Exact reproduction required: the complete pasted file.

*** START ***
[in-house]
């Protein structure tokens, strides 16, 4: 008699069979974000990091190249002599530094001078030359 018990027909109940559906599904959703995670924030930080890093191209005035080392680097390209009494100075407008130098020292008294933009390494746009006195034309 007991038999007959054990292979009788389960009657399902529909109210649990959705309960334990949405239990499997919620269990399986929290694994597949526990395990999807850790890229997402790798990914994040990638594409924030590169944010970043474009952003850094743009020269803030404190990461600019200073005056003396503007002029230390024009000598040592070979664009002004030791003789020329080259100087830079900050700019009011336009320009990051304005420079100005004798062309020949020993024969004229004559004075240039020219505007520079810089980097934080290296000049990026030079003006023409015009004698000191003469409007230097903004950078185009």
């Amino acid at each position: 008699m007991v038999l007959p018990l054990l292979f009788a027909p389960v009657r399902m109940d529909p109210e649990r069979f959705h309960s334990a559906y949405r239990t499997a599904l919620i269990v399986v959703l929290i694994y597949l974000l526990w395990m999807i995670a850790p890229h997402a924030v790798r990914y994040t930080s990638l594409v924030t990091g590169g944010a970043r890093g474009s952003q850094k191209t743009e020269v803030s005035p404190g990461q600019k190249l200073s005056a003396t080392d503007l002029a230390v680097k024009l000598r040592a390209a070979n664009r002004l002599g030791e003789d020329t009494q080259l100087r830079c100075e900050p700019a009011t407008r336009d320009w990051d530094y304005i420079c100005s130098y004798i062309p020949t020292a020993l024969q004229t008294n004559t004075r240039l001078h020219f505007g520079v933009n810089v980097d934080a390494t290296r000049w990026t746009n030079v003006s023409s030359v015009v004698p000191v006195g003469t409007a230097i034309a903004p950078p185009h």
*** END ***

[in-house]
């Protein structure tokens, strides 16, 4: 008699069979974000990091190249002599530094001078030359 018990027909109940559906599904959703995670924030930080890093191209005035080392680097390209009494100075407008130098020292008294933009390494746009006195034309 007991038999007959054990292979009788389960009657399902529909109210649990959705309960334990949405239990499997919620269990399986929290694994597949526990395990999807850790890229997402790798990914994040990638594409924030590169944010970043474009952003850094743009020269803030404190990461600019200073005056003396503007002029230390024009000598040592070979664009002004030791003789020329080259100087830079900050700019009011336009320009990051304005420079100005004798062309020949020993024969004229004559004075240039020219505007520079810089980097934080290296000049990026030079003006023409015009004698000191003469409007230097903004950078185009």
């Amino acid at each position: 008699m007991v038999l007959p018990l054990l292979f009788a027909p389960v009657r399902m109940d529909p109210e649990r069979f959705h309960s334990a559906y949405r239990t499997a599904l919620i269990v399986v959703l929290i694994y597949l974000l526990w395990m999807i995670a850790p890229h997402a924030v790798r990914y994040t930080s990638l594409v924030t990091g590169g944010a970043r890093g474009s952003q850094k191209t743009e020269v803030s005035p404190g990461q600019k190249l200073s005056a003396t080392d503007l002029a230390v680097k024009l000598r040592a390209a070979n664009r002004l002599g030791e003789d020329t009494q080259l100087r830079c100075e900050p700019a009011t407008r336009d320009w990051d530094y304005i420079c100005s130098y004798i062309p020949t020292a020993l024969q004229t008294n004559t004075r240039l001078h020219f505007g520079v933009n810089v980097d934080a390494t290296r000049w990026t746009n030079v003006s023409s030359v015009v004698p000191v006195g003469t409007a230097i034309a903004p950078p185009h």